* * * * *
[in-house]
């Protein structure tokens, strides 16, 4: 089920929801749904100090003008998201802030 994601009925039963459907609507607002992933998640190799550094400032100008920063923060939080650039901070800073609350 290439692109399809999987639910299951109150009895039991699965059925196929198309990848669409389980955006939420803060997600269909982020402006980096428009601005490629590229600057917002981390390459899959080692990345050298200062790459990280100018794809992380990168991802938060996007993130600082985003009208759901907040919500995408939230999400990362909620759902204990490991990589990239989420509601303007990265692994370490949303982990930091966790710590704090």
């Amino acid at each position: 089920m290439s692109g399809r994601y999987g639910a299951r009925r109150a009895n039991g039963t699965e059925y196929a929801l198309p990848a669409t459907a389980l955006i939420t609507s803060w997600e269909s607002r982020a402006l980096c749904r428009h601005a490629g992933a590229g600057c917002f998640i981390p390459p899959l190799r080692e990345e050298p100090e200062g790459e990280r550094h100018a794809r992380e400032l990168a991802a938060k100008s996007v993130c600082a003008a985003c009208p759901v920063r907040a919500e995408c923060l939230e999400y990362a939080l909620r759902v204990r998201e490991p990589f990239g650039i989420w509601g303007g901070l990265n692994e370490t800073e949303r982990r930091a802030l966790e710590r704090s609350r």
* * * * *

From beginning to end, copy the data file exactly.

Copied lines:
[in-house]
């Protein structure tokens, strides 16, 4: 089920929801749904100090003008998201802030 994601009925039963459907609507607002992933998640190799550094400032100008920063923060939080650039901070800073609350 290439692109399809999987639910299951109150009895039991699965059925196929198309990848669409389980955006939420803060997600269909982020402006980096428009601005490629590229600057917002981390390459899959080692990345050298200062790459990280100018794809992380990168991802938060996007993130600082985003009208759901907040919500995408939230999400990362909620759902204990490991990589990239989420509601303007990265692994370490949303982990930091966790710590704090």
């Amino acid at each position: 089920m290439s692109g399809r994601y999987g639910a299951r009925r109150a009895n039991g039963t699965e059925y196929a929801l198309p990848a669409t459907a389980l955006i939420t609507s803060w997600e269909s607002r982020a402006l980096c749904r428009h601005a490629g992933a590229g600057c917002f998640i981390p390459p899959l190799r080692e990345e050298p100090e200062g790459e990280r550094h100018a794809r992380e400032l990168a991802a938060k100008s996007v993130c600082a003008a985003c009208p759901v920063r907040a919500e995408c923060l939230e999400y990362a939080l909620r759902v204990r998201e490991p990589f990239g650039i989420w509601g303007g901070l990265n692994e370490t800073e949303r982990r930091a802030l966790e710590r704090s609350r």